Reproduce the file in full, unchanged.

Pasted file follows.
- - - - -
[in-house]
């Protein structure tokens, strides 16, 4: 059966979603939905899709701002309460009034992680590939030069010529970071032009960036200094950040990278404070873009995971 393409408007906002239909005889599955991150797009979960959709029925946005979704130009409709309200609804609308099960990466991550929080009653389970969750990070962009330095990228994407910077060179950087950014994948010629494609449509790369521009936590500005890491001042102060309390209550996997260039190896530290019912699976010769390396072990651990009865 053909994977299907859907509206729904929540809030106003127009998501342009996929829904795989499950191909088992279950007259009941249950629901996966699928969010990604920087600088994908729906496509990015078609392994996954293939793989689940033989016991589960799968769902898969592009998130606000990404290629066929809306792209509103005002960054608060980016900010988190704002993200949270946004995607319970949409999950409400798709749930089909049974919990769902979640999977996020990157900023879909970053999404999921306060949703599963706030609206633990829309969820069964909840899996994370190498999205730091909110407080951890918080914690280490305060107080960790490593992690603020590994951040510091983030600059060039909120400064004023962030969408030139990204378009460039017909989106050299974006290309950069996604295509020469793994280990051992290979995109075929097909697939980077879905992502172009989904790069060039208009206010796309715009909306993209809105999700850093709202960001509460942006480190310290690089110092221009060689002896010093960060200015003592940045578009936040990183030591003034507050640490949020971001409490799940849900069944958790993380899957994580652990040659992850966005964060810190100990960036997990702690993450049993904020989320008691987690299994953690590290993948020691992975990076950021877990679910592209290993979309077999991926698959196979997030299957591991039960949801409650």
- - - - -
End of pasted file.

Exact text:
[in-house]
């Protein structure tokens, strides 16, 4: 059966979603939905899709701002309460009034992680590939030069010529970071032009960036200094950040990278404070873009995971 393409408007906002239909005889599955991150797009979960959709029925946005979704130009409709309200609804609308099960990466991550929080009653389970969750990070962009330095990228994407910077060179950087950014994948010629494609449509790369521009936590500005890491001042102060309390209550996997260039190896530290019912699976010769390396072990651990009865 053909994977299907859907509206729904929540809030106003127009998501342009996929829904795989499950191909088992279950007259009941249950629901996966699928969010990604920087600088994908729906496509990015078609392994996954293939793989689940033989016991589960799968769902898969592009998130606000990404290629066929809306792209509103005002960054608060980016900010988190704002993200949270946004995607319970949409999950409400798709749930089909049974919990769902979640999977996020990157900023879909970053999404999921306060949703599963706030609206633990829309969820069964909840899996994370190498999205730091909110407080951890918080914690280490305060107080960790490593992690603020590994951040510091983030600059060039909120400064004023962030969408030139990204378009460039017909989106050299974006290309950069996604295509020469793994280990051992290979995109075929097909697939980077879905992502172009989904790069060039208009206010796309715009909306993209809105999700850093709202960001509460942006480190310290690089110092221009060689002896010093960060200015003592940045578009936040990183030591003034507050640490949020971001409490799940849900069944958790993380899957994580652990040659992850966005964060810190100990960036997990702690993450049993904020989320008691987690299994953690590290993948020691992975990076950021877990679910592209290993979309077999991926698959196979997030299957591991039960949801409650």